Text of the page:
In contrast to previous property taxes, wealth and income taxation in the 20th century were characterized by the introduction of progressivity. With a progressive tax, the tax rate rises as taxpayers’ income or wealth increases. This progressivity was particularly steep in some countries in the 20th century. In the USA, the UK, Germany or Japan, top income tax rates reached 80% (or more) a few decades back, while rates remained much lower for bottom income earners. In the USA, very high income tax rates were no one-time anomaly: Between 1936 and 1980 the top income tax rate was consistently 70% or more. While most countries have reduced top income tax rates since 1980, progressive taxation remains the defining principle of modern income taxation: the higher the income or the wealth, the higher the tax rate.
Therefore, the flat rate on property tax stands in sharp contrast to modern progressive income and wealth taxes. Let us be clear: there is no real economic justification to flat property tax rates in the world today. This is the continuation of archaic tax regimes in modern times, which could have been acceptable in pre-modern societies but which are at odds with basic democratic conceptions of tax justice today. In many ways, today’s situation regarding wealth taxation is comparable to the situation prevailing in the early 20th century before the introduction of modern progressive income taxes. The existing wealth tax system is archaic and disconnected from the current socio-economic reality, but many economic interests and political forces are still supporting the status quo.
Modernizing personal wealth taxation
The best way to modernize property tax would be to extend its base to all forms of wealth, rather than just real estate, and to shift from flat rates to progressive tax schedules. In actual fact, this amounts to transforming flat property taxes into modern, progressive taxes on wealth. There is a widespread misunderstanding in the contemporary debate about progressive wealth taxation: some commentators, opposed to personal wealth taxation, have argued that wealth should not be taxed at all, but they generally forget the fact that personal wealth in the form of housing–the main asset of the middle class–is already taxed, albeit in a regressive manner. Today, the wealthiest mostly own financial assets, rather than real estate and land (see Chapter 4), which in real terms means that the property tax represents a much smaller fraction of the total wealth for multimillionaires and billionaires than for the middle class. Transforming property taxes into modern progressive taxes, encompassing all forms of assets, would be a major step towards a more coherent and integrated tax system.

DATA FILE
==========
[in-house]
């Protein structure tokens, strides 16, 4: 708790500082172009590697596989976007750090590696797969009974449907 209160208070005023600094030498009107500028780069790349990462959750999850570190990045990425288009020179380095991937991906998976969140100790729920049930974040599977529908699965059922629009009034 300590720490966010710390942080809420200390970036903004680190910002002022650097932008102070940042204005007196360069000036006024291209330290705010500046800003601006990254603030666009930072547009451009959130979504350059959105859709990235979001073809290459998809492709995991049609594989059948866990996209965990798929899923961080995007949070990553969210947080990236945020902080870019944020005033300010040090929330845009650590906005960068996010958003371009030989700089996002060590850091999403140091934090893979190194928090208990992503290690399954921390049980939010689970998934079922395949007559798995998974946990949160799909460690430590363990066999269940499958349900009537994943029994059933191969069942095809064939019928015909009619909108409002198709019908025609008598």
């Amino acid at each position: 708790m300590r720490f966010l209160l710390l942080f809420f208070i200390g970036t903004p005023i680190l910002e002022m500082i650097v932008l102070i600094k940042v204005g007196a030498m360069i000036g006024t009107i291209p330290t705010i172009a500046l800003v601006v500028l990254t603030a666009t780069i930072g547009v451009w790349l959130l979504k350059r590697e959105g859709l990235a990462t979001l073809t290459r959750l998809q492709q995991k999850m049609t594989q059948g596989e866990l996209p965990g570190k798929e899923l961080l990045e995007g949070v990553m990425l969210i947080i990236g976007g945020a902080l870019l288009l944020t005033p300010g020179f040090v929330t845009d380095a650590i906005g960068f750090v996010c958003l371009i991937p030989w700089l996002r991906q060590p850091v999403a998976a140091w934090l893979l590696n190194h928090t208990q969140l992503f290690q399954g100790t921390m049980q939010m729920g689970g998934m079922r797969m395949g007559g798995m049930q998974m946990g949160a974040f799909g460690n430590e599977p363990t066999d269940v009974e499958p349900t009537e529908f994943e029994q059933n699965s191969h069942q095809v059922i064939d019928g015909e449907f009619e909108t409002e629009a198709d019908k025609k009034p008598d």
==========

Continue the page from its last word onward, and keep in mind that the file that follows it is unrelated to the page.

Relatively low tax rates on wealth can yield substantial tax revenue, contribute to spreading wealth better, hence increasing the wealth-generation potential of billions of citizens entirely deprived of capital. Progressive wealth taxes also contribute to containing the rise of extreme wealth inequality, and therefore help to mitigate the potentially negative impact of extreme wealth concentration, such as the rise of monopolies or the risks of political capture by financial interests.
But wouldn’t wealth taxes harm the economy? The first answer is that personal wealth is already taxed almost everywhere (with property taxes) in a regressive way. The second answer is that we now have a relatively good understanding of what works and what doesn’t in terms of personal wealth taxation, thanks to a wide range of historical and contemporary examples of personal wealth taxes. In a nutshell, given the enormous increase in the aggregate value and concentration of private wealth in recent decades, it would be completely unreasonable not to ask more to top wealth- holders in the future, especially in light of the social, developmental and environmental challenges ahead.